Estate planning can be surprisingly emotional. The largest-ever generational wealth transfer is here: more than $68 trillion is flowing from baby boomers to their adult children. MarketWatch’s recent article entitled “When it comes to estate planning ‘you have to get to the core emotional issues’” says financial advisers and estate planning attorneys have helped their aging clients shift from wealth accumulation to wealth preservation. The next challenge is legacy planning—and that creates a number of issues.
A significant component of legacy planning is trying to get different generations of a family to accept the patriarch and matriarch’s wishes. If the millennials—the adult kids—can accept their parents’ inheritance plan, there’s less chance for disputes when the money is transferred.
Emotions tend to run high when families address issues tied to cross-generational wealth. Retirees will often ask their financial adviser or estate planning attorney to serve as a buffer to deal with the younger generations. As the children ask for information about their parents’ assets, this professional becomes the point person.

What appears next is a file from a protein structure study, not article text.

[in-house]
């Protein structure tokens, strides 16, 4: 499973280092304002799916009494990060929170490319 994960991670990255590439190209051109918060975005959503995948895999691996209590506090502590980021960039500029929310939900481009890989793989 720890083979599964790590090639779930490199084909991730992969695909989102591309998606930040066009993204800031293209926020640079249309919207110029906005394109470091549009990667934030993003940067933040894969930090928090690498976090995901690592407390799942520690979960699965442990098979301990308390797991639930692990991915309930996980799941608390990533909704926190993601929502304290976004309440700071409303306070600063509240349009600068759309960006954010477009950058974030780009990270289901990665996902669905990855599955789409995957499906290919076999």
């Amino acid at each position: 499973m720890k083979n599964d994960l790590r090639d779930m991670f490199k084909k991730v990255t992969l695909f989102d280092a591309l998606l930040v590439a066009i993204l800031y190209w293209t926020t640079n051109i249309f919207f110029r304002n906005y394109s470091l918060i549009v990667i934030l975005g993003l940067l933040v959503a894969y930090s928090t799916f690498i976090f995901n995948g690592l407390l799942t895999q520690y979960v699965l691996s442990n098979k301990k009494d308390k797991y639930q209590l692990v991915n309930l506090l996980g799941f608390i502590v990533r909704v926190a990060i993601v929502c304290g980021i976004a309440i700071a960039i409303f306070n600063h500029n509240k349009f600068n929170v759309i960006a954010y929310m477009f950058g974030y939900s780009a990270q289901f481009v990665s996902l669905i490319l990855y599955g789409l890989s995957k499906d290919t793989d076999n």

People tend to act based on emotions, not intellectual reasons, which can lead to conflict. Therefore, you have to get to the core emotional issues, not just logical arguments when facilitating wealth transfer within families, experts say.
If the family has major dysfunction, bringing in another professional, like a therapist, is usually a good first step to get everybody to the point they can have a polite conversation.
In most cases, however, it’s not that serious. Advisers may confront and negotiate petty squabbles and field calls from family members with clashing interests. Meetings can be concluded by asking permission to share what they’ve said with other family members.
Advisers typically set ground rules when helping families work through intergenerational strife. For example, they might ask everyone to listen for understanding, rather than agreement. That means paraphrasing or asking clarifying questions to confirm they understood what they heard before they rush to make their point. It’s good to caution family members to temper their expectations.
Reference: MarketWatch (Dec. 24, 2022) “When it comes to estate planning ‘you have to get to the core emotional issues’”